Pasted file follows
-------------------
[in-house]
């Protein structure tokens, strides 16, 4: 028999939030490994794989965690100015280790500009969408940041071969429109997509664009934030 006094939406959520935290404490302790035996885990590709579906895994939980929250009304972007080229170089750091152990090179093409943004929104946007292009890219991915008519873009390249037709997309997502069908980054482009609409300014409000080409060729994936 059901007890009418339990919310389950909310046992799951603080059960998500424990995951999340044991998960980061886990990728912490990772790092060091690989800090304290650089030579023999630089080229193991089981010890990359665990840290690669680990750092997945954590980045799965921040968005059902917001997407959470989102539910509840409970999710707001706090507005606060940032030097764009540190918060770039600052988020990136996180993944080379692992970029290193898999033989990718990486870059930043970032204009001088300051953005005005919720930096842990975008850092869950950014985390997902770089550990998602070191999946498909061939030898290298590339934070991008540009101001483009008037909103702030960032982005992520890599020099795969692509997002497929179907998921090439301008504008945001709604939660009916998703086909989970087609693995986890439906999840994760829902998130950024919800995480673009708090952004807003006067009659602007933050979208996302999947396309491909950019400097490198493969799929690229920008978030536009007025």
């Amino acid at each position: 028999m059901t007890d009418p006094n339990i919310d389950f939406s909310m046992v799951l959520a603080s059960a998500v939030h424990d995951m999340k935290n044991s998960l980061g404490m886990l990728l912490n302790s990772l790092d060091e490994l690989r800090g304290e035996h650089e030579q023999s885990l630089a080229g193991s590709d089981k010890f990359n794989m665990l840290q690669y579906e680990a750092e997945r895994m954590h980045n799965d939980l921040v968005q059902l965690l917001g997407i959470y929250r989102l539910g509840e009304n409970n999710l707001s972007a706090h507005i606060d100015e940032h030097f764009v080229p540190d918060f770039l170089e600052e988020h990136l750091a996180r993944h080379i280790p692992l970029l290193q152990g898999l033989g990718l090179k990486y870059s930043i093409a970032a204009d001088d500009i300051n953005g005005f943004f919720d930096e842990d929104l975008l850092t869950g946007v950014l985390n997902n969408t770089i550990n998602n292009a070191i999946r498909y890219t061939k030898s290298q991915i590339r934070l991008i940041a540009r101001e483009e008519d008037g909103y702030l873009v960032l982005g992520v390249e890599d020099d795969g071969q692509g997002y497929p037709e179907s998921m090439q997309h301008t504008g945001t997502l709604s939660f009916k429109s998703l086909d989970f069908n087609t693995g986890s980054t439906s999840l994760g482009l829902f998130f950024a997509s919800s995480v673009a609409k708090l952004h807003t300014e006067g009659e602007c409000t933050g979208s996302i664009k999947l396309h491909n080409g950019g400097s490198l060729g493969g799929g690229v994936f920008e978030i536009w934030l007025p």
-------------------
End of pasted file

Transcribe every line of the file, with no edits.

[in-house]
């Protein structure tokens, strides 16, 4: 028999939030490994794989965690100015280790500009969408940041071969429109997509664009934030 006094939406959520935290404490302790035996885990590709579906895994939980929250009304972007080229170089750091152990090179093409943004929104946007292009890219991915008519873009390249037709997309997502069908980054482009609409300014409000080409060729994936 059901007890009418339990919310389950909310046992799951603080059960998500424990995951999340044991998960980061886990990728912490990772790092060091690989800090304290650089030579023999630089080229193991089981010890990359665990840290690669680990750092997945954590980045799965921040968005059902917001997407959470989102539910509840409970999710707001706090507005606060940032030097764009540190918060770039600052988020990136996180993944080379692992970029290193898999033989990718990486870059930043970032204009001088300051953005005005919720930096842990975008850092869950950014985390997902770089550990998602070191999946498909061939030898290298590339934070991008540009101001483009008037909103702030960032982005992520890599020099795969692509997002497929179907998921090439301008504008945001709604939660009916998703086909989970087609693995986890439906999840994760829902998130950024919800995480673009708090952004807003006067009659602007933050979208996302999947396309491909950019400097490198493969799929690229920008978030536009007025």
């Amino acid at each position: 028999m059901t007890d009418p006094n339990i919310d389950f939406s909310m046992v799951l959520a603080s059960a998500v939030h424990d995951m999340k935290n044991s998960l980061g404490m886990l990728l912490n302790s990772l790092d060091e490994l690989r800090g304290e035996h650089e030579q023999s885990l630089a080229g193991s590709d089981k010890f990359n794989m665990l840290q690669y579906e680990a750092e997945r895994m954590h980045n799965d939980l921040v968005q059902l965690l917001g997407i959470y929250r989102l539910g509840e009304n409970n999710l707001s972007a706090h507005i606060d100015e940032h030097f764009v080229p540190d918060f770039l170089e600052e988020h990136l750091a996180r993944h080379i280790p692992l970029l290193q152990g898999l033989g990718l090179k990486y870059s930043i093409a970032a204009d001088d500009i300051n953005g005005f943004f919720d930096e842990d929104l975008l850092t869950g946007v950014l985390n997902n969408t770089i550990n998602n292009a070191i999946r498909y890219t061939k030898s290298q991915i590339r934070l991008i940041a540009r101001e483009e008519d008037g909103y702030l873009v960032l982005g992520v390249e890599d020099d795969g071969q692509g997002y497929p037709e179907s998921m090439q997309h301008t504008g945001t997502l709604s939660f009916k429109s998703l086909d989970f069908n087609t693995g986890s980054t439906s999840l994760g482009l829902f998130f950024a997509s919800s995480v673009a609409k708090l952004h807003t300014e006067g009659e602007c409000t933050g979208s996302i664009k999947l396309h491909n080409g950019g400097s490198l060729g493969g799929g690229v994936f920008e978030i536009w934030l007025p």